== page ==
A condition called Takotsubo syndrome may cause longer-term damage to the heart muscle than was previously thought, according to a study funded by the British Heart Foundation.
The condition, which affects about 3,000 people in the UK every year is also known as “broken heart syndrome” because it can be caused by severe emotional stress such as the grief experienced after losing a loved one.
The symptoms are similar to those of a heart attack, but until now, it had been thought that the heart eventually fully recovers. The current findings suggest that the damage is in fact longer- lasting and possibly even permanent.
We used to think that people who suffered from takotsubo cardiomyopathy would fully recover, without medical intervention. Here we’ve shown that this disease has much longer lasting damaging effects on the hearts of those who suffer from it,” says lead author Dana Dawson (Aberdeen University, Scotland).
For the study, Dawson and team followed 52 individuals with the syndrome over a four-month period. They performed ultrasound and cardiac MRI scans of the participants’ hearts, which they examined in minute detail to assess heart function.
As reported in the Journal of the American Society of Echocardiography, Dawson and colleagues found that the condition had permanently damaged the heart’s pumping motion. The “wringing” motion that occurs during a heartbeat was delayed and the organ’s squeezing motion was reduced. Parts of the heart’s muscle were also scarred, which reduces the heart’s elasticity and ability to contract properly. This may explain why people with Takotsubo syndrome have similar long-term survival rates to people who have suffered a heart attack.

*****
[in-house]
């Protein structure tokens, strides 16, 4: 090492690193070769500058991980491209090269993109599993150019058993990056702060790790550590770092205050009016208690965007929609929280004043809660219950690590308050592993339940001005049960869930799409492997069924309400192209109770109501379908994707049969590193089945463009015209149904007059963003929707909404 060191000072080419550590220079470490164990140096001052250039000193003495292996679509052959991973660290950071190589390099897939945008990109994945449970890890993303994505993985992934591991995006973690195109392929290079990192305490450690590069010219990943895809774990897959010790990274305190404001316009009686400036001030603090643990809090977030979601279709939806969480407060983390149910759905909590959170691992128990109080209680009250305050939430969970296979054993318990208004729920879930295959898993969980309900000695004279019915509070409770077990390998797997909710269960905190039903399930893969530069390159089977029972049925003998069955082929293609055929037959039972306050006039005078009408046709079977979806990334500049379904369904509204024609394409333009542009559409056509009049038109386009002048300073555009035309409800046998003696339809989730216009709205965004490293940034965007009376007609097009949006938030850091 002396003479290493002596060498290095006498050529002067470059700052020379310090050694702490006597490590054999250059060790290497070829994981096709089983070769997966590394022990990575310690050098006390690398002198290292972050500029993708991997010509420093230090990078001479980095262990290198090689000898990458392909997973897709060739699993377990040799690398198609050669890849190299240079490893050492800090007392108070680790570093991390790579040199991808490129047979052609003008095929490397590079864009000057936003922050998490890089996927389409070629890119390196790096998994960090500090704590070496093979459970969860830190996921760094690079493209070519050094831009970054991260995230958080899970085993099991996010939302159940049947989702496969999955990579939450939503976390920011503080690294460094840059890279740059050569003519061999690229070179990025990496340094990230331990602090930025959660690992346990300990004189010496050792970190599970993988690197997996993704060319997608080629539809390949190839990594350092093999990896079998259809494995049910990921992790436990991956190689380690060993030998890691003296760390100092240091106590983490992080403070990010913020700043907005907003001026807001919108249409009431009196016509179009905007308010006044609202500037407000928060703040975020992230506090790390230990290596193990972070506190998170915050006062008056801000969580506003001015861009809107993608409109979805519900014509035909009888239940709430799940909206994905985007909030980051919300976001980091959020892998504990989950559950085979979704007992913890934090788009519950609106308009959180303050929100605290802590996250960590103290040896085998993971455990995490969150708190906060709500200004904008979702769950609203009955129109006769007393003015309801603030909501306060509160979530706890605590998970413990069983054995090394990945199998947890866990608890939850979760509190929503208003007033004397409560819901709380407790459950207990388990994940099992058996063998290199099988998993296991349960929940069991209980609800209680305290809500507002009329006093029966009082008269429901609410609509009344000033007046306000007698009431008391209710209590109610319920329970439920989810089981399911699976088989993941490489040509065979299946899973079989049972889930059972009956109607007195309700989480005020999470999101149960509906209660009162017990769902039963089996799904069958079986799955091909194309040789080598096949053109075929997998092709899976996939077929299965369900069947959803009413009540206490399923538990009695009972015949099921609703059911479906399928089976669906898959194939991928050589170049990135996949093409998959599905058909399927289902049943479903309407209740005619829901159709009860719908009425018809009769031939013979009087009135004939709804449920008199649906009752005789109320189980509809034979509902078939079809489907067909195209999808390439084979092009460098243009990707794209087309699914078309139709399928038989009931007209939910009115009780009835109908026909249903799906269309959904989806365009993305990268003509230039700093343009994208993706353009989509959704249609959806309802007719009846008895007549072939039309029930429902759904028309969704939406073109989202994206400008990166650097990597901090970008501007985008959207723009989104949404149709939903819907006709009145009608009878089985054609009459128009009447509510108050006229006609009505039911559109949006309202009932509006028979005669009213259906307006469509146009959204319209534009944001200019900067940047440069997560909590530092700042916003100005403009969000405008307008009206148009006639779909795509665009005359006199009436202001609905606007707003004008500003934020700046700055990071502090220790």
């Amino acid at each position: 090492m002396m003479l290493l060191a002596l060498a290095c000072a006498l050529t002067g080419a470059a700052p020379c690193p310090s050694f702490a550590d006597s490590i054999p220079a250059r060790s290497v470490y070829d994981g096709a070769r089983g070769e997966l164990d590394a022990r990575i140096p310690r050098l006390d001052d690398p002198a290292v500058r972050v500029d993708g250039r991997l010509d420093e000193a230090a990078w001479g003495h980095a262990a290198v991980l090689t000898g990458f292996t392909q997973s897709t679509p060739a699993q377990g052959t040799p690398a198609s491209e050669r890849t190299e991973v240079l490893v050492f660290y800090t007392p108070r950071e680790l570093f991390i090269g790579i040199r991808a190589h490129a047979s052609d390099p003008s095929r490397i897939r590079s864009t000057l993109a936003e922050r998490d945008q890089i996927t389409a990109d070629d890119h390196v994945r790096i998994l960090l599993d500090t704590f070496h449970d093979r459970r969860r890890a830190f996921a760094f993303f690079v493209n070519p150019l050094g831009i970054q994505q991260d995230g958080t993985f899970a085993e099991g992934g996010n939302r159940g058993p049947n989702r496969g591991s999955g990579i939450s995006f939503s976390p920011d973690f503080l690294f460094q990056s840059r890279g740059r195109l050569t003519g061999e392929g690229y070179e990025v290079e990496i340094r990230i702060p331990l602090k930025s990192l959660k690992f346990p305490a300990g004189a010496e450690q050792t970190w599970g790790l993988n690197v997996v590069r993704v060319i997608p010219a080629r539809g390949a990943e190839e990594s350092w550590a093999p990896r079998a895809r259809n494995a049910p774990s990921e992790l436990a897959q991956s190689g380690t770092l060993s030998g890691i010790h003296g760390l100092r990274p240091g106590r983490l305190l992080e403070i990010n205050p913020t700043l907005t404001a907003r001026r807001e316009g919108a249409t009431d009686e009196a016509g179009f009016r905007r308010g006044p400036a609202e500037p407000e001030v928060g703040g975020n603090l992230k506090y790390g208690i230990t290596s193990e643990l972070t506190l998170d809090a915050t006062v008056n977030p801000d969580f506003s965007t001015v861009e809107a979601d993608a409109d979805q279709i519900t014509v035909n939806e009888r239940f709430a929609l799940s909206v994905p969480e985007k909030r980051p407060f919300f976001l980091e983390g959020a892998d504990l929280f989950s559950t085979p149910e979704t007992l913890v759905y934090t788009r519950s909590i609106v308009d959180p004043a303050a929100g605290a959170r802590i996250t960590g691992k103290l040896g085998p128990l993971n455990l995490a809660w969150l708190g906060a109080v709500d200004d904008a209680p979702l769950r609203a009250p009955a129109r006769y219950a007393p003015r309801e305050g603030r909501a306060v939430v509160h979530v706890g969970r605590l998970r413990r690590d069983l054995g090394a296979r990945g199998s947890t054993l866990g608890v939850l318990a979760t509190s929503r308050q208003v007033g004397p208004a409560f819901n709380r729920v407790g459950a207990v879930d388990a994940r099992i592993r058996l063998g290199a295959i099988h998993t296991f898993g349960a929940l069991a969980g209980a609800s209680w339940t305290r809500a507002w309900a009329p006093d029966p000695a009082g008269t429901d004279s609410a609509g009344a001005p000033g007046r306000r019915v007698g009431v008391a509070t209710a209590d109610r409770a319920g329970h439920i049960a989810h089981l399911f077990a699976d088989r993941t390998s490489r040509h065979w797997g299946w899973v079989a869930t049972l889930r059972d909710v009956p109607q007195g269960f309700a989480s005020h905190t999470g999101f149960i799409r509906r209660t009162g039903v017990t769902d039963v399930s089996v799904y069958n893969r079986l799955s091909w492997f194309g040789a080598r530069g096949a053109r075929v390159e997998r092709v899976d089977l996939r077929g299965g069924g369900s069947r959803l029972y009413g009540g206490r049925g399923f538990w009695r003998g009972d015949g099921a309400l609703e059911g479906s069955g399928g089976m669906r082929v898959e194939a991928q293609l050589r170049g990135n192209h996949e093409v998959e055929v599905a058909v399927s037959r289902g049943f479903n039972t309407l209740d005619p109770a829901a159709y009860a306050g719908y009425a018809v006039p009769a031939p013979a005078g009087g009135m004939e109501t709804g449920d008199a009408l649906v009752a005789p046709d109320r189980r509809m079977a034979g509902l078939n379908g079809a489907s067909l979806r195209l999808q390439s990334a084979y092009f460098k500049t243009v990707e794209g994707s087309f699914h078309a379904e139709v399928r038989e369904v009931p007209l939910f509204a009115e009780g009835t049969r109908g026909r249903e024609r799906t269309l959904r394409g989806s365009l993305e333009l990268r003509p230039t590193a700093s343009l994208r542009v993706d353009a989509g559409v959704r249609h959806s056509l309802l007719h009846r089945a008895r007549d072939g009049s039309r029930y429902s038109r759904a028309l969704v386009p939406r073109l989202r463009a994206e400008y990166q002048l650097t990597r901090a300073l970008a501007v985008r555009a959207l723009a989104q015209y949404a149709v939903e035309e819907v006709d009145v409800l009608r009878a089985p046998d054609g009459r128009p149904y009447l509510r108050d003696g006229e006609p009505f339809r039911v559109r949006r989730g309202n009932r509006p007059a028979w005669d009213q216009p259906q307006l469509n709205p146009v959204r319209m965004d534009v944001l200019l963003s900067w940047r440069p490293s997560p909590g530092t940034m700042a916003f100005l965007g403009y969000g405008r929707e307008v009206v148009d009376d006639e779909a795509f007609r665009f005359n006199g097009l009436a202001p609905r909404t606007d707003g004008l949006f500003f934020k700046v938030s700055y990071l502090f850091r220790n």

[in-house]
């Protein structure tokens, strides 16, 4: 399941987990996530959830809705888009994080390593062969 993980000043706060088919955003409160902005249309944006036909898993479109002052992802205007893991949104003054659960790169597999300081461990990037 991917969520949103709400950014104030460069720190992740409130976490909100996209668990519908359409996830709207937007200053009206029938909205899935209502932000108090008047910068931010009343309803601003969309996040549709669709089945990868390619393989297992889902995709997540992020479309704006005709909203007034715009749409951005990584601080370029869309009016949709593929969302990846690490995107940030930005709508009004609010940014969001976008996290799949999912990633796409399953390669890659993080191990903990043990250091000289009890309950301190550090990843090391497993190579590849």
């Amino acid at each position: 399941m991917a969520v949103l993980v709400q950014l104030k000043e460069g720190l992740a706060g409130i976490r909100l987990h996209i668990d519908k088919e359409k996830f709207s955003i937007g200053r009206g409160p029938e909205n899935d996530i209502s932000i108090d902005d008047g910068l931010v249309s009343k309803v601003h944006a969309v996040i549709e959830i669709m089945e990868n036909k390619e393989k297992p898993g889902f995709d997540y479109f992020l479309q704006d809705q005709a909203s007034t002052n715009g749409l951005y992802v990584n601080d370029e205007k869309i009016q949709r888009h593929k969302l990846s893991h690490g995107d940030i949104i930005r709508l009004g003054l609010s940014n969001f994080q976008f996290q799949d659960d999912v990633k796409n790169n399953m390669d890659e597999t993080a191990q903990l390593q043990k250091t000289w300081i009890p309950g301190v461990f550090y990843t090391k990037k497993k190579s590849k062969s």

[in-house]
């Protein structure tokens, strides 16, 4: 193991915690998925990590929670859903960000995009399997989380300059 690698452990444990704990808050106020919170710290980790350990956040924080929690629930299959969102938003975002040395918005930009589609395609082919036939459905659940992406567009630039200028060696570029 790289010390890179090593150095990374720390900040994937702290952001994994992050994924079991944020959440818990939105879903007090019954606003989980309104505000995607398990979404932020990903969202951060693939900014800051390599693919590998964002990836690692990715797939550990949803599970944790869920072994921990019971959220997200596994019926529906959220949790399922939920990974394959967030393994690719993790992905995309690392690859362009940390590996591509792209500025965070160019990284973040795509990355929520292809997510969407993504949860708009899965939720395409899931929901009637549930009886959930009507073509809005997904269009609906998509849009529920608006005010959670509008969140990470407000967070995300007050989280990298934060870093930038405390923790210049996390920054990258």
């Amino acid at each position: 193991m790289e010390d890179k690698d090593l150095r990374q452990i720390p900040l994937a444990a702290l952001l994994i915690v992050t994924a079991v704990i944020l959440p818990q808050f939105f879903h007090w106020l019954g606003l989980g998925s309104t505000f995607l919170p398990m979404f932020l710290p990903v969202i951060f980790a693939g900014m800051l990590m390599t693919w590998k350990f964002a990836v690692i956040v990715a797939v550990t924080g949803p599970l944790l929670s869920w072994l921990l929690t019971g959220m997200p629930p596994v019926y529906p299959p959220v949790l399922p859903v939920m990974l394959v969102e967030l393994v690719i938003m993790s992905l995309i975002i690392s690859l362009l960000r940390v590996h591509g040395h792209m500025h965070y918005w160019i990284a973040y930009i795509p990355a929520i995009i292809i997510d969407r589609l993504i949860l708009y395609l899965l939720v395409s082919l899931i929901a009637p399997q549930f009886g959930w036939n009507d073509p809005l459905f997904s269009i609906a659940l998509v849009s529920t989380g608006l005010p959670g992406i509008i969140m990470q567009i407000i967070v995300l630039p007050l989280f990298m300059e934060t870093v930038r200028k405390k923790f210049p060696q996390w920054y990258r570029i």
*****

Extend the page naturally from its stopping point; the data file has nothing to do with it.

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Metin Avkiran, Associate Medical Director at the British Heart Foundation, says: “This study has shown that in some patients who develop Takotsubo syndrome various aspects of heart function remain abnormal for up to 4 months afterwards. Worryingly, these patients’ hearts appear to show a form of scarring, indicating that full recovery may take much longer, or indeed may not occur, with current care.”
“This highlights the need to urgently find new and more effective treatments for this devastating condition,” he concludes.